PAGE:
It’s a debate that has been going on for a long time and like most debates there’s no silver bullet that will work for everyone. While SaaS giants like Salesforce run on a pure multi-tenant model, we live in a world where spinning up a new “server” can happen in less than a minute and five years from now it will probably be less than ten seconds. Before I dive-into the debate and share my own two cents it’s important to go over the difference between a single and multi-tenant model.
Quick note: I’ll be comparing single vs. multi-tenant specifically for SaaS businesses, this could still apply to other business models but SaaS is where my focus has been and what I know the best so I’ll stick with that.
Single-tenant SaaS is an architecture where each company using the software has their own instance of it, running on their own infrastructure. Go back in time ten years and this literally could mean each SaaS client getting their own physical server, provisioned just for them and with a version of the software just for them. Fast-forward to 2015 and this often happens through virtualization or as we love to now say, “it all happens in the cloud!”
Multi-tenant SaaS is an architecture where each company using the software is on the same instance, running on the same infrastructure. Now this doesn’t mean that everyone runs the exact same software, customizations can be made but all the customer data is store on the same server instance.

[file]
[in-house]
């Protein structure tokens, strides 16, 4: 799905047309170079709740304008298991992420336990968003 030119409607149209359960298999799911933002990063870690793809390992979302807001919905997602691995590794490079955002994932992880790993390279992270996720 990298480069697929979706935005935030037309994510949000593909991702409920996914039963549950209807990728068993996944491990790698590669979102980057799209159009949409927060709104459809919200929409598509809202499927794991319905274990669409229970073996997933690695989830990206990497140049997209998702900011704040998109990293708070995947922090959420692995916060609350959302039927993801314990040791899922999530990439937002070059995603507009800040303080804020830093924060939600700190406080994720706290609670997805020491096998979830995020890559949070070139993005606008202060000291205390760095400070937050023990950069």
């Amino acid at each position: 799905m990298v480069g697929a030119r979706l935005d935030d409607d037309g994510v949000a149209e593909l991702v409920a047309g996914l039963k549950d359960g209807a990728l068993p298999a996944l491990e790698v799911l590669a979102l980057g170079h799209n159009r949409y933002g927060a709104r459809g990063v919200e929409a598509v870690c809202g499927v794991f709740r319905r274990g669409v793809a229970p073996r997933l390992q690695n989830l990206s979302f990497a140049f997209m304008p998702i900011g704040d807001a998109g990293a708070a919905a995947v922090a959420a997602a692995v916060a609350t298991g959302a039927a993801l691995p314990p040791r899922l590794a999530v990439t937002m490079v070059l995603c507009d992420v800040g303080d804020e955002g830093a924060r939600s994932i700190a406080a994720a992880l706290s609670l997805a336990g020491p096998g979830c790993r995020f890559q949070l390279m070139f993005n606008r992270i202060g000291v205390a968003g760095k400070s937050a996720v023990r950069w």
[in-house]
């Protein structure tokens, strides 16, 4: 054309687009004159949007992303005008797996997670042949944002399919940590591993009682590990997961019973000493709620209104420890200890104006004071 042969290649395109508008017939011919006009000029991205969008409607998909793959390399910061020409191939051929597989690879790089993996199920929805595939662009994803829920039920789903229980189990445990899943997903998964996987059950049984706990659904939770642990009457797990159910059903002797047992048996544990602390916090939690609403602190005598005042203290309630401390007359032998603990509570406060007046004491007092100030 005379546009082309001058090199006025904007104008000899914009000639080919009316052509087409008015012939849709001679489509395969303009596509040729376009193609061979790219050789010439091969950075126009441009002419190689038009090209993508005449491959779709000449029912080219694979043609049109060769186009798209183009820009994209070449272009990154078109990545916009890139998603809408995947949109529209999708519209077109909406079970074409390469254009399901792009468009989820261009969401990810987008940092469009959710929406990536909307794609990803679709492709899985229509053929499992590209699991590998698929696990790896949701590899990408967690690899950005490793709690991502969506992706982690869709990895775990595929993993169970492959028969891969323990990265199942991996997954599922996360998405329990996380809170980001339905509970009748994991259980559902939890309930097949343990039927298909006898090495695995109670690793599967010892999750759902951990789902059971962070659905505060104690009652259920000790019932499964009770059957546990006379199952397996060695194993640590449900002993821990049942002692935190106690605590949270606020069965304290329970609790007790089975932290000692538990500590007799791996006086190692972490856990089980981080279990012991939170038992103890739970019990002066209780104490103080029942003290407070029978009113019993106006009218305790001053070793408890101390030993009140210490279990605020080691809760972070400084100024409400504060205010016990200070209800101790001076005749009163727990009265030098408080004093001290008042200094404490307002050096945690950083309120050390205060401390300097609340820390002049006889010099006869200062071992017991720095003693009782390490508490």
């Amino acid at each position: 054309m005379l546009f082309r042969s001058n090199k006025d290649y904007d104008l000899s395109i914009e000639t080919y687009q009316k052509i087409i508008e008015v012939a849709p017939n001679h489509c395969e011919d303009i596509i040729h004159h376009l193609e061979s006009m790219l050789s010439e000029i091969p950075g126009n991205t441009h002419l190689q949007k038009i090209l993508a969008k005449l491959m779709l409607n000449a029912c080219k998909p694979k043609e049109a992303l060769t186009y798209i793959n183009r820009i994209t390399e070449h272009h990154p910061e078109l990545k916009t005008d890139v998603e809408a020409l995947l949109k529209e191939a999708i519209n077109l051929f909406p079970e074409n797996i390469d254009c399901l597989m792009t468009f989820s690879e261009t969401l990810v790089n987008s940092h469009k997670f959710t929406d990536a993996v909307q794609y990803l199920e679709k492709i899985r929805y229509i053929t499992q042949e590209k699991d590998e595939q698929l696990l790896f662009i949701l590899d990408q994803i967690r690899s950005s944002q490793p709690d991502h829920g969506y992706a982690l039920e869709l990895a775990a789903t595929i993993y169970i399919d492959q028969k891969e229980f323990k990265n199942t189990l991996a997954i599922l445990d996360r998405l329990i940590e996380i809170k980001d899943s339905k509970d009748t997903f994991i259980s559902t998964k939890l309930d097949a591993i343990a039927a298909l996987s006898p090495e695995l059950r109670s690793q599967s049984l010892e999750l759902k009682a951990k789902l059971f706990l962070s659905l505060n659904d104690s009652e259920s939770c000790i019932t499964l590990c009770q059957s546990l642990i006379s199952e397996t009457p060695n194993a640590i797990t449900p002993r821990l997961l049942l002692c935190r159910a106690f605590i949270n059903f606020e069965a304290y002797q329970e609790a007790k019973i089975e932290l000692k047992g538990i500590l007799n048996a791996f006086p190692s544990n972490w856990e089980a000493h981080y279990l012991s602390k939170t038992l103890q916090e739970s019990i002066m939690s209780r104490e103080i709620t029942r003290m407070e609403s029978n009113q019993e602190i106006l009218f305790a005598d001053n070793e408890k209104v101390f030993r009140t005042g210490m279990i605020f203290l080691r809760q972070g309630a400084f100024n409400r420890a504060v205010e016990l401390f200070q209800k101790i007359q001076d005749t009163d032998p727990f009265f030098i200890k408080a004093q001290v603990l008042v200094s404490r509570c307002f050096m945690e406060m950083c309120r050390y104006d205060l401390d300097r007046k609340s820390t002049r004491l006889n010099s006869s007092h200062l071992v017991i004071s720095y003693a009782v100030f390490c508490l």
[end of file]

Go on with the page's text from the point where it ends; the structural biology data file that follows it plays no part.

One of the best analogies I’ve heard to describe the difference between Single and Multi-tenant solutions is this. Think of single-tenancy as someone buying a house in a subdivision where you get your own house, pick the design, layout, and have the opportunity to customize the heck out of it. Now think of multi-tenancy as a skyscraper, all the units might be the same but you can do things like change out the light fixtures, update the sink, but you’re not going to be knocking down walls and changing the actual layout of the unit.
Got it? Good, now I’ll share my thoughts.
I’m a fan of the single-tenant model prior to a SaaS company hitting true scale. The reason here is a simple one, I’m a security nut and I know that humans are, well human, and they can make mistakes. In a multi-tenant model all of your customers are running on top of the same code-base which means if a human makes a mistake, you could break everyone. Also if security is compromised, they get the farm.
In a single-tenant model you do have more to manage since everyone could be running a very different version of your software, but if you break one person, it’s only that one person who is impacted, not everyone.
This is also why I say that I’m a fan of single-tenant until a SaaS company hits true scale. Once you have a lot of customers single-tenant definitely becomes significantly harder and more expensive to manage. At scale, and particularly at massive scale a multi-tenant model will be significantly less expensive.
That’s my two cents, now I’d like to hear yours. What are your thoughts on Single vs. Multi-tenant models for Saas? Comment and let your voice be heard!